Before the diagnosis, our daughter Isabella was a normal, very healthy six-year-old girl. The only real need for the doctor was her annual checkups. This diagnosis has changed her world as she knows it. To be honest, it has traumatized her with all of the tests, and pokes, and prods.
She is the girliest of girls. She loves getting dressed up, picking out hair accessories, and having her hair and nails done. She is a HUGE Disney fan. It is in her DNA. :-) She LOVES her big brother, school, her friends and her teacher. She is very social, but at the same time can be very shy. She is in first grade and she is VERY smart. She learned to read at four years old. She absolutely loves math, reading and writing her own books. She is VERY caring; always concerned about others or other people’s feelings.
She is very active and likes to ski, swim, ride her bike, and play with her friends. But she loves her down time too. She is a big-time cuddler and is just as happy to spend a day inside watching a movie lounging in her PJs with her family.
She is just an all-around sweet girl. She is all love.
On February 22nd, 2015, she went to the roller skating party for her school and fell REALLY hard on her butt. After that, every so often she’d complain that it hurt. I’d glance at it, not see a bruise and tell her it’ll get better - just figuring it was from the fall.
Her world changed on Sunday, March 15.
Isabella was getting out of the shower and I was patting her dry and she said not to touch her butt. This is how I knew it REALLY hurt her because when something hurts badly (like a new scrape) she tells me when she gets out of the shower not to touch it. So I turned her around and her whole left butt cheek looked swollen then I touched it and it was HARD - like a softball - in the cheek. We immediately took her to our local hospital. They did an x-ray and an ultrasound and didn't know what it was. They transferred her to CHOP. We spent the night in the CHOP ER and they did another ultrasound. Still not knowing what it was, they admitted her and did an MRI the next day, during which she needed to be sedated. That night, they told me it was a very vascular solid mass - not like a hematoma. They needed to biopsy it, which they did on March 17th, again sedating her. They then called us with the results that it was Rhabdomyosarcoma on March 20th. At that point it was stage 3 group 3. They did a CT scan and a PET scan on March 25th, again sedated, and that's where they saw the spot in her left femur. They did the biopsy on that on March 27th under general anesthesia, along with two bone marrow biopsies, and installation of her port for chemo. On March 30th, we got the call that it had metastasized to the femur and that changed her cancer to stage 4. They had a meeting with fifty other doctors on the course of treatment for her. They agreed that they should be able to radiate it after the chemo shrinks it without surgery to remove it. She will need additional radiation now on the spot in her femur. The chemo plan is every week for 42 weeks.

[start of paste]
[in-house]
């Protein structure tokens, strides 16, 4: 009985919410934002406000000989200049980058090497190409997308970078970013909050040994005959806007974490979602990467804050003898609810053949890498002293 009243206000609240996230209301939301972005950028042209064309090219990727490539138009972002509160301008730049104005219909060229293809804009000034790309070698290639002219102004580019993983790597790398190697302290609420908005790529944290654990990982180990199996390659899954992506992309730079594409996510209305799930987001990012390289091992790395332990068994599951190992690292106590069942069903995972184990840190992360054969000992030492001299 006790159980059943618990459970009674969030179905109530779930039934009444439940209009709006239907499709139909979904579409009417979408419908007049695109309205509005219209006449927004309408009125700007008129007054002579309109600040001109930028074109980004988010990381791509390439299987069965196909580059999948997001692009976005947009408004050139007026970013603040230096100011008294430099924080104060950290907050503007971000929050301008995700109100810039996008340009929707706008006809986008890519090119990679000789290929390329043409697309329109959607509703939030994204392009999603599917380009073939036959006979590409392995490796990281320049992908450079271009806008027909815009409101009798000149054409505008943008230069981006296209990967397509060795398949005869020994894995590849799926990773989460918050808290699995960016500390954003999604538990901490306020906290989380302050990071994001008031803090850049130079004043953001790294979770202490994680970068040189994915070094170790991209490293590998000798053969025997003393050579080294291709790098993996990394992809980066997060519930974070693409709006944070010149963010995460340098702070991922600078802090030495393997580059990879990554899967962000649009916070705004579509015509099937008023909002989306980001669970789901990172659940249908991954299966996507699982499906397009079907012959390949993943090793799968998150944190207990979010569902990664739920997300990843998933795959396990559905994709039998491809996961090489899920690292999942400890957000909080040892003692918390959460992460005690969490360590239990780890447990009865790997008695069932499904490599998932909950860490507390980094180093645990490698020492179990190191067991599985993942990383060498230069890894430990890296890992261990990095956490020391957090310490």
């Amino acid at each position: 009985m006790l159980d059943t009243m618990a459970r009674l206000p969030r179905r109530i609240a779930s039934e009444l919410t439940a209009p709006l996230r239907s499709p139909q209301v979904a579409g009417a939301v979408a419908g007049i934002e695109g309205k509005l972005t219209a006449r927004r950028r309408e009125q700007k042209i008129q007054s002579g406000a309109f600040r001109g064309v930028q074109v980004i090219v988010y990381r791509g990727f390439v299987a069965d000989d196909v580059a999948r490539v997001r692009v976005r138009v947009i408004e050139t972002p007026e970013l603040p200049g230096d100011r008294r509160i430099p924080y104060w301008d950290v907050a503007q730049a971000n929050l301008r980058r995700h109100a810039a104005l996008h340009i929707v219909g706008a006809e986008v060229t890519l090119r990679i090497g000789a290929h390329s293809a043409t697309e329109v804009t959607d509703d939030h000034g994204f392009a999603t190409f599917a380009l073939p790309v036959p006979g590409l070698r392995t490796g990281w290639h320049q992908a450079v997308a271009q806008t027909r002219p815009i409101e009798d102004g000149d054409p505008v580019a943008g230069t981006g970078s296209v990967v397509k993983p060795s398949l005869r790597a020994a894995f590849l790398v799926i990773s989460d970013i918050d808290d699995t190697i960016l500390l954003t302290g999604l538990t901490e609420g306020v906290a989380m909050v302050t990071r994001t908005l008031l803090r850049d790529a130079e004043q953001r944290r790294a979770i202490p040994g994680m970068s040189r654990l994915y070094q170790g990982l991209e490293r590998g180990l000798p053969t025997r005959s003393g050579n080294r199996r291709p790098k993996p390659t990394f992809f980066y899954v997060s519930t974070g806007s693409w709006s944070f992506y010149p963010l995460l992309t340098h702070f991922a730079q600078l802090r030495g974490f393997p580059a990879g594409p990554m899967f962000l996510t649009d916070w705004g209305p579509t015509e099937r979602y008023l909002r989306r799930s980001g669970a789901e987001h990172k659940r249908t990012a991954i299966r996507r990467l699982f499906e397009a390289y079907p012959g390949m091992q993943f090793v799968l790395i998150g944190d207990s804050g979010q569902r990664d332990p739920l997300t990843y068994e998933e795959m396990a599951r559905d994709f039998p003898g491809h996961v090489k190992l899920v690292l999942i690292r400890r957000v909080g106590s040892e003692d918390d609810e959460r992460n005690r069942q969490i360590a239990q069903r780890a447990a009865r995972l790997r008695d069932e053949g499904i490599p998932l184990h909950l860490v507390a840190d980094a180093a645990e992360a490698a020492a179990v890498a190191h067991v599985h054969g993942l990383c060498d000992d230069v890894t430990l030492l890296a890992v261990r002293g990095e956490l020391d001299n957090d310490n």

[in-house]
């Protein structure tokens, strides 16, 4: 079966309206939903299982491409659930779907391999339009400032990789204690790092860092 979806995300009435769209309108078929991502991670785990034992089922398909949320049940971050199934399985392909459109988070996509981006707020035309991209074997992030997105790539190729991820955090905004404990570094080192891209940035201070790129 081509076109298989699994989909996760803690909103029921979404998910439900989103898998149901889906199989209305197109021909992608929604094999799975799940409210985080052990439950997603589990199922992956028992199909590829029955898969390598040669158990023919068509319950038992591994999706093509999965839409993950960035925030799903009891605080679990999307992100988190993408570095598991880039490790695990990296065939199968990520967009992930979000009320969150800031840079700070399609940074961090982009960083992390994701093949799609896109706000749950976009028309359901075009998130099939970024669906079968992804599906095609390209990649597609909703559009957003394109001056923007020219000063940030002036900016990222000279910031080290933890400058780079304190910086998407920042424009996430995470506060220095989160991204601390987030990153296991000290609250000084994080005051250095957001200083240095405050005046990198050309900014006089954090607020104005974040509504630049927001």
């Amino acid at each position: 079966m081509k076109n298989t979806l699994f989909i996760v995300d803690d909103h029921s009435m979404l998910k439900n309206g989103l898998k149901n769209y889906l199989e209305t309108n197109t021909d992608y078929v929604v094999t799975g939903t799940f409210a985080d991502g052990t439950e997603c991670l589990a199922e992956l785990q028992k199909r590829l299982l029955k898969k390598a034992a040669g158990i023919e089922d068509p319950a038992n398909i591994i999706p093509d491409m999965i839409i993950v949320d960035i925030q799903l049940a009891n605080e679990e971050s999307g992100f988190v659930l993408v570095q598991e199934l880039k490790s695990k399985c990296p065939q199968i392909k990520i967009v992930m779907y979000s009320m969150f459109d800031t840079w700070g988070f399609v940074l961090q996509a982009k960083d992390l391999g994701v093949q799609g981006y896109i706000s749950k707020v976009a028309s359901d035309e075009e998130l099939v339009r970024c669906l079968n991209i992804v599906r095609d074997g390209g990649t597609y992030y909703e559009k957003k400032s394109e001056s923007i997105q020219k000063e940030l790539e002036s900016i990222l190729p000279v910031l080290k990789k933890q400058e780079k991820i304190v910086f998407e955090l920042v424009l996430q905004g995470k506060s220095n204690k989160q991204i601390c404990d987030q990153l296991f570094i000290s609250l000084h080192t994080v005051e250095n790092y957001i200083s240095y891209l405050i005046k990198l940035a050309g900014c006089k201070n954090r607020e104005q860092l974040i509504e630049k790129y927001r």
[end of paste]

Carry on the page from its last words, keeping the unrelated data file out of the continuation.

This cancer was not genetic or environmental. It wasn't caused at all by her fall, or anything she or we did. The doctor explained that it was just a freak occurrence. She said that it was actually good that she fell because it brought attention to it. The primary tumor grew very quickly. The Monday before I noticed it, I had helped her get her tights and leotard on for dance. I would have noticed it then if it were as big as it was on the weekend. On Saturday morning, she was wearing leggings and I remember thinking that her butt looked bigger and just assumed it was her body changing, or new muscles from gymnastics. I didn't think to compare both sides at that point.
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